Things Austrian People Like

Single-Serving Pâté. This is something that Merlin wrote home about the first time he went to Austria with his father and brother. Every breakfast buffet would serve these meat spread cups alongside jam, honey and butter. What surprised me was the variety. Even in the most humble of breakfast settings, there would be more than one liver pâté to choose from: calf, goose, chicken and sometimes "meat," which I imagine was some combination.
Dirndls. It's true. Austrian people really do like and often wear them. Lederhosen are around as well, but we didn't see them nearly as often. At first, there was something unsettling about them to me. I think it's the apron, which seemed to scream "gender roles!" It was hard to understand choosing to dress like this, in a sort of out-of-date uniform, for non-religious purposes. In the end, I decided it was just like the cowboy hats and bolo ties and embroidered denim of American Western wear. Like the red carpet at the Country Music Awards, it's just a way of keeping some cultural traditions alive.
Apple Strudel. You can have it for breakfast, at lunch, for a mid-afternoon snack, after your dinner or at midnight. No matter where you are, be it a gas station or a fine dining establishment, it will not only be offered, but ordered by everyone around you. It made me wonder if the phrase "as Austrian as apple strudel" exists here. If it doesn't, it should. The one above had the surprise addition of rhubarb, a rare break from tradition. "Topfen" (cream) strudel was another popular pastry, but definitely played second fiddle.
Walking Sticks. I am purposefully not calling them "hiking poles," because in Austria that didn't seem to be their most popular use. Throughout Germany and Switzerland (along with anyplace that had German or Swiss tourists), we saw people using these folding poles along trails. On a few big hikes in the Alps, we wished we had them. Here, though, we would hear the click, click, click of people walking just about everywhere. Merlin came up with the explanation that it must be an exercise technique. The poles make you move your arms and the clicks help you keep pace with your partner. (Most stick-walkers came in pairs). Somehow, that reasoning made us like them even less.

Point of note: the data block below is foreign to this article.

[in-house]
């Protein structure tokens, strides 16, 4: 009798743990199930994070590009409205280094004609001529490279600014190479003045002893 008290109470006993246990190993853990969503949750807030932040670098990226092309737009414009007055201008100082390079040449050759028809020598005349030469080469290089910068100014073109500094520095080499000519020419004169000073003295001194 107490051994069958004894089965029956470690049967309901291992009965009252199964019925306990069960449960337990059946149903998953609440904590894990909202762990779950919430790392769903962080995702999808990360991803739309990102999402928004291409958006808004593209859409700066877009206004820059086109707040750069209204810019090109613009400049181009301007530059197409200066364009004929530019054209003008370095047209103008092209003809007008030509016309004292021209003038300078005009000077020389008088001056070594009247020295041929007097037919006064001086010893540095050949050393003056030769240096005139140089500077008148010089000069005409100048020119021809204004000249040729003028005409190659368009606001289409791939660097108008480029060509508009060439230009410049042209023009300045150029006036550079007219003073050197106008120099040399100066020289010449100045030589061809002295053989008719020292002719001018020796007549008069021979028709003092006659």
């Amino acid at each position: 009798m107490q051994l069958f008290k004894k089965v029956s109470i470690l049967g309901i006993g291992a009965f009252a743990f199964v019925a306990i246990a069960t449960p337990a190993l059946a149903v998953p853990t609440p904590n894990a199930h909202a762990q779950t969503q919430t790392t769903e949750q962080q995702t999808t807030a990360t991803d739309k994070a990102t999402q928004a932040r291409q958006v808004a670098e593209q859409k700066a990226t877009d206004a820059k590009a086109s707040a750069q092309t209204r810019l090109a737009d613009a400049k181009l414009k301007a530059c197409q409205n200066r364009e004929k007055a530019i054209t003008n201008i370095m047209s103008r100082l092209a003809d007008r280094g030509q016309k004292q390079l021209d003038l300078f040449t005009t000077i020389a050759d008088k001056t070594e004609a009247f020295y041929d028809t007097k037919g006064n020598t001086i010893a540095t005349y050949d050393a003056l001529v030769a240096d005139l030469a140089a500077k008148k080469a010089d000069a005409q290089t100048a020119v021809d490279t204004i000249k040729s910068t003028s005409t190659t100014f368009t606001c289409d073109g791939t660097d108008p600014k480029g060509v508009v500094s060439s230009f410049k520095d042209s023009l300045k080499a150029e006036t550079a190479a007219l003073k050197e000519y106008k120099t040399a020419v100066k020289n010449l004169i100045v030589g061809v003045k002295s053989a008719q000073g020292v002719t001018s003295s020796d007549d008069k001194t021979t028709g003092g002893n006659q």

Mozart Souvenirs We get the importance of Mozart and the national pride involved, but the sheer number of items bearing his likeness was astounding. Wolfgang Amadeus 'endorsed' chocolates from the grave most often, but items ranged from edibles to porcelain dishes to pocket books. Even outside of touristy areas, you'd see the red and gold border and white powdered wig on something or other.
Maypoles or Maibaum. The first time we spotted one, we had no idea what it was. I guessed it was a dried out leftover from Christmas, but Merlin correctly reasoned that it wasn't that dry. Then, we realized May Day had just happened. It's been German and Austrian tradition to erect a Maibaum on the first of May since the 16th century. Depending on the region, it can stay up for one month or one year. We saw a few Charlie Brown-looking ones, so I hope those were only one monthers.
Pumpkin Seed Oil. It's nutty, delicious, has health benefits and is used to cook just about everything in the Styrian region of Austria. Once heated, it becomes much more of a neutral oil, but uncooked it packs quite the flavor punch. We grew to like Kürbiskernöl just about as much as Austrian people do - even if it does turn everything slightly green.
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